“As close as you get to the Everglades.” Thus spake the lady and, by the time she uttered these words, I was wondering just how good it was. Heck, judging by the number of binoculars and cameras with obscene lens, it had to be good.
I’d finally found Circle B Bar Reserve after I used a street number off Trip Advisor that turned out to be around 8 kilometres short and, after I asked someone, was told it was the next traffic light and turn left. Sounded good except it wasn’t down that road, it was the second lights I should have ventured to. All of which set me back about half an hour but, hey, I’d arrived at last.
I chose here because someone on the internet suggested the wildlife was fairly abundant. That, and the fact that it seemed not that far away, set me out in my first quest for Florida nature and, as I drive in through the sphagnum-moss-laden trees, you can’t help but get the feeling that you’ve arrived.
The carpark was ample and around five chemical toilets were adjacent. I’d only just gone past them when it was hard not to notice about two dozen people gawking up at a tree. Binoculars and cameras all pointed in the same direction so I enquired as to what the excitement was about. “Barred owl,” came the bug-eyed reply.
Indeed there were a couple of said owls, but you couldn’t get a decent angle on them. I figured you needed to hike about 10 metres into the knee-length grass to get the right angle and wondered why no one else was over there. Oh well, off I went, was about to take a snap when Mr Pedant said I wasn’t allowed to do that. Apparently going off piste is verboten! I meekly returned to the group thinking I’d wait for them to move on and then have another crack but, hardly anyone broke ranks.
The paths are easy to follow and you can’t get lost … unless you leave the trail, which you’re not allowed to do. I’ve been friendly to a few twitchers and they’ve reciprocated and bird sightings are readily shared. Thus it is that I see my first cardinal, a bright red/orange bird that I get excited about, but the twitchers are almost bored because they’re fairly common apparently. One twitcher who had similar equipment to me said he took 3,000 pictures in a day. That put my record of 900 into perspective. Apparently he’s after birds in motion and does multiple shutter clicks while they’re in flight.
There are also dragonflies everywhere, I’ll see hundreds before the day’s out but it’s hard not to note that I’m the only one bothered with them. Wherever you walk, water’s not too far away, and it’s that which supports the wildlife. I mean, if you glance out across the swamp, there’s not a lot happening. It’s when you stop and watch for a minute or two that you realise just how much life there is out there.
Fish constantly flick the surface, birds wade through the plants, squirrels scurry up and down the trees, often at times when you’re least expecting it (much like the lizards), dragonflies dance on the tips of sticks and raptors constantly soar overhead, and sometimes not. I’m startled when a golden eagle speeds across the track at eye height with a large fish in its mouth only 15m in front of me. Wildlife? It’s right here, right now. Earlier there’d been an osprey on a distant dead tree branch ripping one apart but it wasn’t up close and personal like this.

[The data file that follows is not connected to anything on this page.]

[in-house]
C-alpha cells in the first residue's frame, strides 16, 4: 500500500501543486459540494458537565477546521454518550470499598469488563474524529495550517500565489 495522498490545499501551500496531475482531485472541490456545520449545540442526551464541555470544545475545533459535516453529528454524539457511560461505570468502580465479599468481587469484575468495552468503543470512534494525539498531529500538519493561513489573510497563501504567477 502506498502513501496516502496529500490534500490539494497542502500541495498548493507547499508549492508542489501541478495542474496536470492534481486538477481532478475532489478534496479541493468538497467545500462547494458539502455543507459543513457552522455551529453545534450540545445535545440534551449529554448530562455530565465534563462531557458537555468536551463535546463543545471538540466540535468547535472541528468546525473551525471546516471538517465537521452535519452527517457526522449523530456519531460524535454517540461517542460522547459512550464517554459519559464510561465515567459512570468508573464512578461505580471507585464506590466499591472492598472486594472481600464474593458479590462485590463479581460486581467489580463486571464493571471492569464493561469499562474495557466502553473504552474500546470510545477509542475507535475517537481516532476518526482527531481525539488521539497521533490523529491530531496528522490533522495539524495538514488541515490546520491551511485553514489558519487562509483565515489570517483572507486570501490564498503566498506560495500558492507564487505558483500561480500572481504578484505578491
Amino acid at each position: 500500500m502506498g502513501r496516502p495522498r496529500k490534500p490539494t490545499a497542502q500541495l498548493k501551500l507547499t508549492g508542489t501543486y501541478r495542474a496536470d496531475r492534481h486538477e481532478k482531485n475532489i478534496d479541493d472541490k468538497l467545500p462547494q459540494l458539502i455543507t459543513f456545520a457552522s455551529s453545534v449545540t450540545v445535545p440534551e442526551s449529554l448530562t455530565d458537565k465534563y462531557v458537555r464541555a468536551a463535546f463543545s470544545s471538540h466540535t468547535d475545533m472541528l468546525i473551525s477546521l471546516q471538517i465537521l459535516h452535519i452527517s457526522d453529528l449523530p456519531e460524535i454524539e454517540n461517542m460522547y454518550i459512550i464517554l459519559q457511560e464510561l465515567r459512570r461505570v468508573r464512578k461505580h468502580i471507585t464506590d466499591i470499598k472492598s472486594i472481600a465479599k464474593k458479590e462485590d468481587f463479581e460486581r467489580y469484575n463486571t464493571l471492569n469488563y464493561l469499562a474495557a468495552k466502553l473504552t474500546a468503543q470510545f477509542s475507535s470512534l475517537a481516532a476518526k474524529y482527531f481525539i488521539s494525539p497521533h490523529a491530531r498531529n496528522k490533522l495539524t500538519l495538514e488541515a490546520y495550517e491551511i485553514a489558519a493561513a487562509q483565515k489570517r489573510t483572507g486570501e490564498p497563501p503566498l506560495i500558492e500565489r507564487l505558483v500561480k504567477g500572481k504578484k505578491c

Then, of course, no walk here would be complete without seeing an alligator and I spot my first one, though it’s only just out the egg, basking right next to me. Well, it was around two feet long but not really what you hope to see. A larger one slid ominously further out in the pond, but it wasn’t anything to get excited about either.
I move on, the heat and humidity starting to take its toll, even though it’s only around 9:30am. The trail is flat, just like all of Florida actually. I stop at a shady crossroads with seats and pause for refreshments, blissfully unaware that the biggest reptile I’ll see all day is about 20m away on the other side of a mound. It will be 45 minutes before I come across him.
I head out again, into the world of grackles, limpkins and gallinules, none of which I’ve seen or heard of before. It pays to pause, because much of nature is stagnant and there’s a lot of it to see for the patient eye. When I reach the end of a shady lane I turn back, not wishing to swelter anymore and when I get back to the intersection someone sends me right to where they just saw a ‘gator. I move 50m up and get a shot of its upper bits then turn around and head back and, bingo, there it is, the biggie I’d missed earlier. They’re not frightening like estuarine (saltwater) crocs, but a little more ominous than Johnson River crocs and they have a presence in this place where dog eats dog and ‘gator eats ‘gator. There’s a famous photograph online of a big one chomping on a medium-sized one of his brethren at this very location. I’m not scared, but I wouldn’t want to upset him either!
I’m sated now and slowly move towards the carpark, getting lucky twice on the return. First up it’s a mum with a little alligator on her back and another two beside. They’re much brighter and look like snakes almost. Then, when I get back beside the toilets, the owls have moved to a much more accessible spot and I manage to get 5m off the trail without chastisement and nail one, giving him a bird call so he’ll face me. I’m over the moon, and stuffed as well.
It’s past midday so I’ve been out there around four hours and the air-conditioning in the car is such a relief. I reflect on what someone had said, “This park is a lot more friendly than others. People talk to you, take their time and share their finds, unlike other places”. I had to agree, even though I haven’t been to the others yet.